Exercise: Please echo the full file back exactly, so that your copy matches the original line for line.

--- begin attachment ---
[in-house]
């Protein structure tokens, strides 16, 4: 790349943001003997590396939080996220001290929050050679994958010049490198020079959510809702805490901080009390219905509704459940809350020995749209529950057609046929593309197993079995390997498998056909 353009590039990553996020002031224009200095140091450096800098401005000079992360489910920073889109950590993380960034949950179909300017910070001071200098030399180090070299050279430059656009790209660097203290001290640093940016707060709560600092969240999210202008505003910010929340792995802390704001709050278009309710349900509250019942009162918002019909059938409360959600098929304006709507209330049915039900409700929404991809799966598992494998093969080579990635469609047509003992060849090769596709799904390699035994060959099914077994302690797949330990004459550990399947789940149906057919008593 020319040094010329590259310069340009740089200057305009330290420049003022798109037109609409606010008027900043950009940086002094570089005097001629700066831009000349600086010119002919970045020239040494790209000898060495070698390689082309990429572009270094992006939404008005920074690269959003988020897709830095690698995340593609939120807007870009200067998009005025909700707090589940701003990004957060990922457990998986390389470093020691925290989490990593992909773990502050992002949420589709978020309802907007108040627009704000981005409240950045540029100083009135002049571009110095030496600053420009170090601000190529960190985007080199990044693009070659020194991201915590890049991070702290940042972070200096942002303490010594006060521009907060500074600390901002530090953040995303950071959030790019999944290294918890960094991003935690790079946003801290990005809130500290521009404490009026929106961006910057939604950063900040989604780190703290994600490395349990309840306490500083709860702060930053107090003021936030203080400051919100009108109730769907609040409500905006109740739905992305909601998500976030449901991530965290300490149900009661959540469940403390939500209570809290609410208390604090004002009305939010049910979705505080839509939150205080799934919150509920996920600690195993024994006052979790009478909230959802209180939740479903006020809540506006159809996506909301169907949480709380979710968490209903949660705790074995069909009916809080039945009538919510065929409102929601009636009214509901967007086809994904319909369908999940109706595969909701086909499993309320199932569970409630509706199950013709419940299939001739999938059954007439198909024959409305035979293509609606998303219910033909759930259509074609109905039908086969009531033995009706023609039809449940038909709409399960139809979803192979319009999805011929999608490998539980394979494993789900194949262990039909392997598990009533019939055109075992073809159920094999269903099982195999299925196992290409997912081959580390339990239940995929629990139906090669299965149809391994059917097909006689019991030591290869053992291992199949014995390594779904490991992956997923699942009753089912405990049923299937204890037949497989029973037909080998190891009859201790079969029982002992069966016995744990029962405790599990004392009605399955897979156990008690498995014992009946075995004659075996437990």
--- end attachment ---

[in-house]
């Protein structure tokens, strides 16, 4: 790349943001003997590396939080996220001290929050050679994958010049490198020079959510809702805490901080009390219905509704459940809350020995749209529950057609046929593309197993079995390997498998056909 353009590039990553996020002031224009200095140091450096800098401005000079992360489910920073889109950590993380960034949950179909300017910070001071200098030399180090070299050279430059656009790209660097203290001290640093940016707060709560600092969240999210202008505003910010929340792995802390704001709050278009309710349900509250019942009162918002019909059938409360959600098929304006709507209330049915039900409700929404991809799966598992494998093969080579990635469609047509003992060849090769596709799904390699035994060959099914077994302690797949330990004459550990399947789940149906057919008593 020319040094010329590259310069340009740089200057305009330290420049003022798109037109609409606010008027900043950009940086002094570089005097001629700066831009000349600086010119002919970045020239040494790209000898060495070698390689082309990429572009270094992006939404008005920074690269959003988020897709830095690698995340593609939120807007870009200067998009005025909700707090589940701003990004957060990922457990998986390389470093020691925290989490990593992909773990502050992002949420589709978020309802907007108040627009704000981005409240950045540029100083009135002049571009110095030496600053420009170090601000190529960190985007080199990044693009070659020194991201915590890049991070702290940042972070200096942002303490010594006060521009907060500074600390901002530090953040995303950071959030790019999944290294918890960094991003935690790079946003801290990005809130500290521009404490009026929106961006910057939604950063900040989604780190703290994600490395349990309840306490500083709860702060930053107090003021936030203080400051919100009108109730769907609040409500905006109740739905992305909601998500976030449901991530965290300490149900009661959540469940403390939500209570809290609410208390604090004002009305939010049910979705505080839509939150205080799934919150509920996920600690195993024994006052979790009478909230959802209180939740479903006020809540506006159809996506909301169907949480709380979710968490209903949660705790074995069909009916809080039945009538919510065929409102929601009636009214509901967007086809994904319909369908999940109706595969909701086909499993309320199932569970409630509706199950013709419940299939001739999938059954007439198909024959409305035979293509609606998303219910033909759930259509074609109905039908086969009531033995009706023609039809449940038909709409399960139809979803192979319009999805011929999608490998539980394979494993789900194949262990039909392997598990009533019939055109075992073809159920094999269903099982195999299925196992290409997912081959580390339990239940995929629990139906090669299965149809391994059917097909006689019991030591290869053992291992199949014995390594779904490991992956997923699942009753089912405990049923299937204890037949497989029973037909080998190891009859201790079969029982002992069966016995744990029962405790599990004392009605399955897979156990008690498995014992009946075995004659075996437990």